The libraries that governments will burn in the future Well he better move the thing away from the coast or global warming will make his argument mute. I get where he's coming from,make it politically and socially costly to censor or control the contents.That might work if today's political climate and what is or is not socially acceptable and worthy of protection and preservation remain reasonably constant. But who can say what will be worthy,acceptable or even cared about a century from now.That said if you look at this as a concept where the contents vary with the times we should hope it holds true even a century or more from now.If it doesn't then that means the government,the country,and what is or is not acceptable or resistible will have changed dramatically and probably for the worse. When it not longer becomes politically and/or socially costly to censor or destroy cultural material it become dystopia,it becomes analgious to Nazi Germany,Communist USSR or even today's China or North Korea.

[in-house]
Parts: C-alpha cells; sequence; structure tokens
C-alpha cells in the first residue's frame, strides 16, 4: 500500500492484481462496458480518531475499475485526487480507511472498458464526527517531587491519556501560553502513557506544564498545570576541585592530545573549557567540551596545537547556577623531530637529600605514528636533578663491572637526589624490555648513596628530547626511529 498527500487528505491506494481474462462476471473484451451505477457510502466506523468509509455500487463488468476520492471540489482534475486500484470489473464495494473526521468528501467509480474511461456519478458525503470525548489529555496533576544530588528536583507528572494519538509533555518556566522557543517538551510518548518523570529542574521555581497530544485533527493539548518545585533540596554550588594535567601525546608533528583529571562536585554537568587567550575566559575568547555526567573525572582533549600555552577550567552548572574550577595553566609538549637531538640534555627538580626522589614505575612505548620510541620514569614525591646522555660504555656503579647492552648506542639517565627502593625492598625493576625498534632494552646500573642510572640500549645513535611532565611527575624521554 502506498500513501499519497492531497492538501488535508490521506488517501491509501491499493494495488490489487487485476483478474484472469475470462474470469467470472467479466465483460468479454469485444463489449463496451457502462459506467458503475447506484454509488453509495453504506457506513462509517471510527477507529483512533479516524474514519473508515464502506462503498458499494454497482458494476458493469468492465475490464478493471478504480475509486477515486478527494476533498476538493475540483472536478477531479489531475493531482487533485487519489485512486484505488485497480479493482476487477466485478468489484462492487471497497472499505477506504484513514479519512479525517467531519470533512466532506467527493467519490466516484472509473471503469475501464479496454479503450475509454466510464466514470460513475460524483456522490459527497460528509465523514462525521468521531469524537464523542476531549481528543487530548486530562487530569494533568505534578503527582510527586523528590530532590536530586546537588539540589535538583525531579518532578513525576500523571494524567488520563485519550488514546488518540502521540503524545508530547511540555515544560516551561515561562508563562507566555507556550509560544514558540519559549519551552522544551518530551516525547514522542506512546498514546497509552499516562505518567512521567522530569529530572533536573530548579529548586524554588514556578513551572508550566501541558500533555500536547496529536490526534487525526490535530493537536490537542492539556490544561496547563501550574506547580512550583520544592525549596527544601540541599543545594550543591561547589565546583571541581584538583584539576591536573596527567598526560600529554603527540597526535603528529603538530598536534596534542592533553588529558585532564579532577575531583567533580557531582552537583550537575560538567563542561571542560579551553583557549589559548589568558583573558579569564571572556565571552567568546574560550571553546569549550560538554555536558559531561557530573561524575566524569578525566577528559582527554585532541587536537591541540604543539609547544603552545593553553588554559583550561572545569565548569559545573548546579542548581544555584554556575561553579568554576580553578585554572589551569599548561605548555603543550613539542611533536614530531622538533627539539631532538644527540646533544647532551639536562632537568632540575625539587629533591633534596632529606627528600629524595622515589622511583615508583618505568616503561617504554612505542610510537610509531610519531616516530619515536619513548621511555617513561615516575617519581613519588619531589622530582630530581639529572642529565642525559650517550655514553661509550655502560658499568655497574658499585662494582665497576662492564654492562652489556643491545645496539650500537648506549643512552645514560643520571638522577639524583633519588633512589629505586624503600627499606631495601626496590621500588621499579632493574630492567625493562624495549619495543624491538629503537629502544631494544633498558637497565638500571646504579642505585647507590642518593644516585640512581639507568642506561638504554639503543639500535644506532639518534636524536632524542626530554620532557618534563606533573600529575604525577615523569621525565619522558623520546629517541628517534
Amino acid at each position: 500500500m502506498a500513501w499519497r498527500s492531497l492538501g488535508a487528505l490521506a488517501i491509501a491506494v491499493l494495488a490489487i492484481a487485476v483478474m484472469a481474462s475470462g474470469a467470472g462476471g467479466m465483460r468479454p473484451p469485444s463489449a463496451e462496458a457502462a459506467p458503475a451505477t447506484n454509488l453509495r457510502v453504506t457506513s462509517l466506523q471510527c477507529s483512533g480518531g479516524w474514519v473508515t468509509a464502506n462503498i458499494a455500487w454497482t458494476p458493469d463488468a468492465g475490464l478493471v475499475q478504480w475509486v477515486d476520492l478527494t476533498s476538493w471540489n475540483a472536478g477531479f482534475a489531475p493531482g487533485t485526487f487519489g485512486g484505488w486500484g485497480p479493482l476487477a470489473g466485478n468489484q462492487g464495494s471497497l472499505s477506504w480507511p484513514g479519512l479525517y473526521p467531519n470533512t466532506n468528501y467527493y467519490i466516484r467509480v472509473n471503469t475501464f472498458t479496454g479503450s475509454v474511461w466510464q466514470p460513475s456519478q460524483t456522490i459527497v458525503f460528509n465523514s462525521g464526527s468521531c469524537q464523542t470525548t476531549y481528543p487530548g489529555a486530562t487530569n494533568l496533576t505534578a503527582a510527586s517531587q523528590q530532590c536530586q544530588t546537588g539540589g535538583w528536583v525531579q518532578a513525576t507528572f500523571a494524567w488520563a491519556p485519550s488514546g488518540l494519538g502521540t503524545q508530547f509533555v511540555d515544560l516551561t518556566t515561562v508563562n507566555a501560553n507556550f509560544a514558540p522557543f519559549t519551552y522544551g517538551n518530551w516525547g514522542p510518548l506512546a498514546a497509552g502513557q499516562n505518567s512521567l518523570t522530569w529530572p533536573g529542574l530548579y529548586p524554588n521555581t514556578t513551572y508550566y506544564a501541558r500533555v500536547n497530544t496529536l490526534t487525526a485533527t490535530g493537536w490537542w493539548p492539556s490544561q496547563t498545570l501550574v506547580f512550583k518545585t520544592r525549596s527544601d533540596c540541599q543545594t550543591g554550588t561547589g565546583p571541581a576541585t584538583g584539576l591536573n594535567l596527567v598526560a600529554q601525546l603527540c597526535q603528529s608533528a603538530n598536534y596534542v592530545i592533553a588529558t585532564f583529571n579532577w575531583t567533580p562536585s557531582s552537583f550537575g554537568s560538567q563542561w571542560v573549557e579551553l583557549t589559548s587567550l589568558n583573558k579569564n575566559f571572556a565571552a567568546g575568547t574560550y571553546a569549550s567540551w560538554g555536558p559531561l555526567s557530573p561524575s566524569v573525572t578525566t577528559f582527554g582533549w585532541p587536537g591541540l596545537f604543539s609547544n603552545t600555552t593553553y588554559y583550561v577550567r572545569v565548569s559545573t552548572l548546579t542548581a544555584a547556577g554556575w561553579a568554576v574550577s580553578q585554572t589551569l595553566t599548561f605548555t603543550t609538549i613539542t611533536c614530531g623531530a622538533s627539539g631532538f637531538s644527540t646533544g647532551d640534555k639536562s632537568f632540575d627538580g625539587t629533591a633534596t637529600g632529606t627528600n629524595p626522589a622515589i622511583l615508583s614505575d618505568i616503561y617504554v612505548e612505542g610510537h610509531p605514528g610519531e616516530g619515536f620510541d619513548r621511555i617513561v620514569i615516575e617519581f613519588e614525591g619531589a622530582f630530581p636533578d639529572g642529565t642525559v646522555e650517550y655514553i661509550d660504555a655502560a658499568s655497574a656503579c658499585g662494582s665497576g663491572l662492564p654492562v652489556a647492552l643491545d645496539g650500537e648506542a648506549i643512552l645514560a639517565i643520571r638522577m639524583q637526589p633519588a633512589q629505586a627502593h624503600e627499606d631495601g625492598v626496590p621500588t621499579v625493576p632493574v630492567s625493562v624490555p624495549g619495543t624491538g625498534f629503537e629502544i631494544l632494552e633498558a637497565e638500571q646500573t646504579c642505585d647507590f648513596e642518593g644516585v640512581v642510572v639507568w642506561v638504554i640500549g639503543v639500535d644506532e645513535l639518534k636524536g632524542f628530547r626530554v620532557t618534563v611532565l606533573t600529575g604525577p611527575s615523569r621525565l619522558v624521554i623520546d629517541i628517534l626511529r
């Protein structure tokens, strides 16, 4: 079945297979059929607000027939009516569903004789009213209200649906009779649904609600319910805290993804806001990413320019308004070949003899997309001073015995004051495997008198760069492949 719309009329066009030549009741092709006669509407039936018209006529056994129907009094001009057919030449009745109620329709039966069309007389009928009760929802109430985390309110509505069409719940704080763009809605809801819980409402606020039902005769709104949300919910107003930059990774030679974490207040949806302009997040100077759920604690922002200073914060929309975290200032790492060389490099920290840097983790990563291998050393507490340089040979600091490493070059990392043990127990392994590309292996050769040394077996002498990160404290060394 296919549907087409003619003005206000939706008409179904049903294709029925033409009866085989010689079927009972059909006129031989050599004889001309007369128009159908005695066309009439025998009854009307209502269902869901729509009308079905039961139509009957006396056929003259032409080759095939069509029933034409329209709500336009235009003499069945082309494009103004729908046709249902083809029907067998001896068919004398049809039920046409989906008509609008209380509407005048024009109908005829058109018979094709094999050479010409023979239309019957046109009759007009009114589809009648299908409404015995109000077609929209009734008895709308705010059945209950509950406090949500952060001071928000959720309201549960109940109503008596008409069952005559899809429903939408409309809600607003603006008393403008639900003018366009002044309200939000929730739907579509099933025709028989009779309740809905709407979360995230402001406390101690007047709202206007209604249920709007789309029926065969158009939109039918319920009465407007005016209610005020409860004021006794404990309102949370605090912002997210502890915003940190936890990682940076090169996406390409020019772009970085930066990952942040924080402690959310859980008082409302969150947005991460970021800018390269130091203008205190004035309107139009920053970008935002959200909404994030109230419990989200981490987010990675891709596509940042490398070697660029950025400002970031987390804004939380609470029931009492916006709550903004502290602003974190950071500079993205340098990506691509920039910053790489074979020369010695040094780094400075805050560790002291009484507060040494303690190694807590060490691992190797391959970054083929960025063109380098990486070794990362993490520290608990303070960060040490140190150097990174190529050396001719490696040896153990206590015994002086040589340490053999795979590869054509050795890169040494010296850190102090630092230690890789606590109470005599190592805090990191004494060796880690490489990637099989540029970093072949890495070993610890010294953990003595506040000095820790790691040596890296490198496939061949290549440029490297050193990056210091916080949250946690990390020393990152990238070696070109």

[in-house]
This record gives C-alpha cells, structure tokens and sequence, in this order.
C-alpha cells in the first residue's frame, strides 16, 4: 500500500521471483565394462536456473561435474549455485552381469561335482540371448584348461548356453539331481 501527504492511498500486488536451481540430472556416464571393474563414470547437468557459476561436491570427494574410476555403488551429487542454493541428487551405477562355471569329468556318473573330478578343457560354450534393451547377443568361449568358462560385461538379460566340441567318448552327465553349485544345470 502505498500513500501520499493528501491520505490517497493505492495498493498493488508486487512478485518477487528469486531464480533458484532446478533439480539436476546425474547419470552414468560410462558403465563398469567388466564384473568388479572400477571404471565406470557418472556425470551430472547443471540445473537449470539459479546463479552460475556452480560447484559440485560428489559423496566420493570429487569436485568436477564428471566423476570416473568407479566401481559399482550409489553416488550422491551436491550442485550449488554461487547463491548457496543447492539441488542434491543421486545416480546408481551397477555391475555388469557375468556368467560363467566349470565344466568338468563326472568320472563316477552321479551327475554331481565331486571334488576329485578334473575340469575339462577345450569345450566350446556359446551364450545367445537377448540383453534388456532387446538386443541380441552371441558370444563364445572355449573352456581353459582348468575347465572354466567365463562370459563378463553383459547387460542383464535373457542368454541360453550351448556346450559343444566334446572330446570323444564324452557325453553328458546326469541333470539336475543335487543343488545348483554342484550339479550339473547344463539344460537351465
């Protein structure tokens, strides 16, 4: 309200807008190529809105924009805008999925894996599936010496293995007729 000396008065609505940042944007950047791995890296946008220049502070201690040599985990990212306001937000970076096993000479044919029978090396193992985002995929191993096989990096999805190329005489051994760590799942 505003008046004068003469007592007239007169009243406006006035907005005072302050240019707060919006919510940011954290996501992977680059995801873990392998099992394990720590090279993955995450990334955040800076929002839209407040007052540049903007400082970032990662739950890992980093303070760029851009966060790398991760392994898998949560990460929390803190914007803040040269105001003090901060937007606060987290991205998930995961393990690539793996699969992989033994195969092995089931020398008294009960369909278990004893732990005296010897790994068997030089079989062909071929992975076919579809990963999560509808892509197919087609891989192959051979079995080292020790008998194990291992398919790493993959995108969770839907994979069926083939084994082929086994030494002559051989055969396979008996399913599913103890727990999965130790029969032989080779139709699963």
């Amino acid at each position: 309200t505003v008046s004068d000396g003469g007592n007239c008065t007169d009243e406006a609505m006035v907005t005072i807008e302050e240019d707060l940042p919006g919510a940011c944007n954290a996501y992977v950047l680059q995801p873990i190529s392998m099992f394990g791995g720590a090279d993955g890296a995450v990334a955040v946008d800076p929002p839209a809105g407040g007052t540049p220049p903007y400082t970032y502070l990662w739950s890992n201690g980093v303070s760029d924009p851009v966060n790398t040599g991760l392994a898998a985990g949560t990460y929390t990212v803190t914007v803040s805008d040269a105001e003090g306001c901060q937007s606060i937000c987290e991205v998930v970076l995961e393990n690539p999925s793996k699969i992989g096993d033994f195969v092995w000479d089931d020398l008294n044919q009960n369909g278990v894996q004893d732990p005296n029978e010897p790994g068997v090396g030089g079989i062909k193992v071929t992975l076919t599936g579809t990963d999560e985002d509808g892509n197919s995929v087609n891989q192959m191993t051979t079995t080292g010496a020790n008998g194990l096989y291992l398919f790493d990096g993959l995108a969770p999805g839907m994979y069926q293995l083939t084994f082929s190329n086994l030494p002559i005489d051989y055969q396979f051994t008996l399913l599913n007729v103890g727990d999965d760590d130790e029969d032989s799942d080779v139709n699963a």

Conditional (programming) In computer science, conditional statements, conditional expressions and conditional constructs are features of a programming language which perform different computations or actions depending on whether a programmer-specified boolean condition evaluates to true or false. Apart from the case of branch predication, this is always achieved by selectively altering the control flow based on some condition. The if–then construct (sometimes called if–then–else) is common across many programming languages. Although the syntax varies quite a bit from language to language, the basic structure (in pseudocode form) looks like this: IF (boolean condition) THEN (consequent) ELSE (alternative) END IF After either branch has been executed, control returns to the point after the end If.